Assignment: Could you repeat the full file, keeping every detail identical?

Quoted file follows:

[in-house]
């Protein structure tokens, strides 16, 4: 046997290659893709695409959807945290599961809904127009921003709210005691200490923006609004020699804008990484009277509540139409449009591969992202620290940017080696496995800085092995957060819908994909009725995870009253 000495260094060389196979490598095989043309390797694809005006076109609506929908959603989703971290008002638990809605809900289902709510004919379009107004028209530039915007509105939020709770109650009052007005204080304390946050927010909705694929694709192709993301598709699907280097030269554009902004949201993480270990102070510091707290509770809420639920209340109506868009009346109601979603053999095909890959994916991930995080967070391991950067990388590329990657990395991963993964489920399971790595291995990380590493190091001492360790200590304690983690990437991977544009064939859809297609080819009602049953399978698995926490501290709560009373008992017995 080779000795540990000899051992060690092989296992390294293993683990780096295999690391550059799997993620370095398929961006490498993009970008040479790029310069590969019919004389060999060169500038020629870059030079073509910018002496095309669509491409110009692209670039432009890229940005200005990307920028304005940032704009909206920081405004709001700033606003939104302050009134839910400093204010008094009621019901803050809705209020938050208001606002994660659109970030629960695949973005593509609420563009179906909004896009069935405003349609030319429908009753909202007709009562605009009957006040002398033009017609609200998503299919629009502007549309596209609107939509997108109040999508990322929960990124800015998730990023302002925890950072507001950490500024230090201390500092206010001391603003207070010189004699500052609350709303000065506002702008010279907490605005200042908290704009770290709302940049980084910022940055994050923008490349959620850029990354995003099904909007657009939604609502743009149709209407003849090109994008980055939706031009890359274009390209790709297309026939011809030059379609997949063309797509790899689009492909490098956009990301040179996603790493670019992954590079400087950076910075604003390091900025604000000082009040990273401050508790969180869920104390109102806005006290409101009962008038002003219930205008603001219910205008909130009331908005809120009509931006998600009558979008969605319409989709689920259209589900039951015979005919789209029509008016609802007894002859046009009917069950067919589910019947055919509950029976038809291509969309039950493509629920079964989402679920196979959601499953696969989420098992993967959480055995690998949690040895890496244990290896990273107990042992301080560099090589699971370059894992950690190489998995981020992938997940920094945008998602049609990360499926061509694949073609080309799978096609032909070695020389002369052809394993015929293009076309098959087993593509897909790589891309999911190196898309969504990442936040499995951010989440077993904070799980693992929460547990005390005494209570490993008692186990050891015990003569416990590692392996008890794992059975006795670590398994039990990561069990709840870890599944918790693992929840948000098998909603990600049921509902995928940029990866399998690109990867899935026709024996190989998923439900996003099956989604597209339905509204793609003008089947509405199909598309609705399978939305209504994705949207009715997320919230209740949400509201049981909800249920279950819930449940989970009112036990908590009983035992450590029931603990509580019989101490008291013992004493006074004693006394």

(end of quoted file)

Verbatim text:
[in-house]
């Protein structure tokens, strides 16, 4: 046997290659893709695409959807945290599961809904127009921003709210005691200490923006609004020699804008990484009277509540139409449009591969992202620290940017080696496995800085092995957060819908994909009725995870009253 000495260094060389196979490598095989043309390797694809005006076109609506929908959603989703971290008002638990809605809900289902709510004919379009107004028209530039915007509105939020709770109650009052007005204080304390946050927010909705694929694709192709993301598709699907280097030269554009902004949201993480270990102070510091707290509770809420639920209340109506868009009346109601979603053999095909890959994916991930995080967070391991950067990388590329990657990395991963993964489920399971790595291995990380590493190091001492360790200590304690983690990437991977544009064939859809297609080819009602049953399978698995926490501290709560009373008992017995 080779000795540990000899051992060690092989296992390294293993683990780096295999690391550059799997993620370095398929961006490498993009970008040479790029310069590969019919004389060999060169500038020629870059030079073509910018002496095309669509491409110009692209670039432009890229940005200005990307920028304005940032704009909206920081405004709001700033606003939104302050009134839910400093204010008094009621019901803050809705209020938050208001606002994660659109970030629960695949973005593509609420563009179906909004896009069935405003349609030319429908009753909202007709009562605009009957006040002398033009017609609200998503299919629009502007549309596209609107939509997108109040999508990322929960990124800015998730990023302002925890950072507001950490500024230090201390500092206010001391603003207070010189004699500052609350709303000065506002702008010279907490605005200042908290704009770290709302940049980084910022940055994050923008490349959620850029990354995003099904909007657009939604609502743009149709209407003849090109994008980055939706031009890359274009390209790709297309026939011809030059379609997949063309797509790899689009492909490098956009990301040179996603790493670019992954590079400087950076910075604003390091900025604000000082009040990273401050508790969180869920104390109102806005006290409101009962008038002003219930205008603001219910205008909130009331908005809120009509931006998600009558979008969605319409989709689920259209589900039951015979005919789209029509008016609802007894002859046009009917069950067919589910019947055919509950029976038809291509969309039950493509629920079964989402679920196979959601499953696969989420098992993967959480055995690998949690040895890496244990290896990273107990042992301080560099090589699971370059894992950690190489998995981020992938997940920094945008998602049609990360499926061509694949073609080309799978096609032909070695020389002369052809394993015929293009076309098959087993593509897909790589891309999911190196898309969504990442936040499995951010989440077993904070799980693992929460547990005390005494209570490993008692186990050891015990003569416990590692392996008890794992059975006795670590398994039990990561069990709840870890599944918790693992929840948000098998909603990600049921509902995928940029990866399998690109990867899935026709024996190989998923439900996003099956989604597209339905509204793609003008089947509405199909598309609705399978939305209504994705949207009715997320919230209740949400509201049981909800249920279950819930449940989970009112036990908590009983035992450590029931603990509580019989101490008291013992004493006074004693006394």